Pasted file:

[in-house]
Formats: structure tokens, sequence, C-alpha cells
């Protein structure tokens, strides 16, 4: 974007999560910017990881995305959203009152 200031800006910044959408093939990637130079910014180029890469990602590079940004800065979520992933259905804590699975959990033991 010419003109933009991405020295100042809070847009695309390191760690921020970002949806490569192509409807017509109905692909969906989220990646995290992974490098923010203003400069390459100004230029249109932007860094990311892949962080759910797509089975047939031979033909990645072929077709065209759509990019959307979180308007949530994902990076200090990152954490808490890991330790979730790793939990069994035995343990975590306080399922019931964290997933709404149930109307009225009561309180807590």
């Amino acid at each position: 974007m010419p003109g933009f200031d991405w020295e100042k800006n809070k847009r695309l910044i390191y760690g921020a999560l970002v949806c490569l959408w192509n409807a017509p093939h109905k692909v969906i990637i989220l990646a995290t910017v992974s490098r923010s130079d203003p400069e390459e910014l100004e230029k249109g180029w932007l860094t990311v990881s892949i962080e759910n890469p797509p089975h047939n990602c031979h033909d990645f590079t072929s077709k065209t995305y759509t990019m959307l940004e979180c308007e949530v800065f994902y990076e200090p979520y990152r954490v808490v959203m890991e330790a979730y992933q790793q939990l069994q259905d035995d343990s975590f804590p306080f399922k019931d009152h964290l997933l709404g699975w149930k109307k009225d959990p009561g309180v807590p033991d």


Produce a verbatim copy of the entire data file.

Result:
[in-house]
Formats: structure tokens, sequence, C-alpha cells
């Protein structure tokens, strides 16, 4: 974007999560910017990881995305959203009152 200031800006910044959408093939990637130079910014180029890469990602590079940004800065979520992933259905804590699975959990033991 010419003109933009991405020295100042809070847009695309390191760690921020970002949806490569192509409807017509109905692909969906989220990646995290992974490098923010203003400069390459100004230029249109932007860094990311892949962080759910797509089975047939031979033909990645072929077709065209759509990019959307979180308007949530994902990076200090990152954490808490890991330790979730790793939990069994035995343990975590306080399922019931964290997933709404149930109307009225009561309180807590």
């Amino acid at each position: 974007m010419p003109g933009f200031d991405w020295e100042k800006n809070k847009r695309l910044i390191y760690g921020a999560l970002v949806c490569l959408w192509n409807a017509p093939h109905k692909v969906i990637i989220l990646a995290t910017v992974s490098r923010s130079d203003p400069e390459e910014l100004e230029k249109g180029w932007l860094t990311v990881s892949i962080e759910n890469p797509p089975h047939n990602c031979h033909d990645f590079t072929s077709k065209t995305y759509t990019m959307l940004e979180c308007e949530v800065f994902y990076e200090p979520y990152r954490v808490v959203m890991e330790a979730y992933q790793q939990l069994q259905d035995d343990s975590f804590p306080f399922k019931d009152h964290l997933l709404g699975w149930k109307k009225d959990p009561g309180v807590p033991d």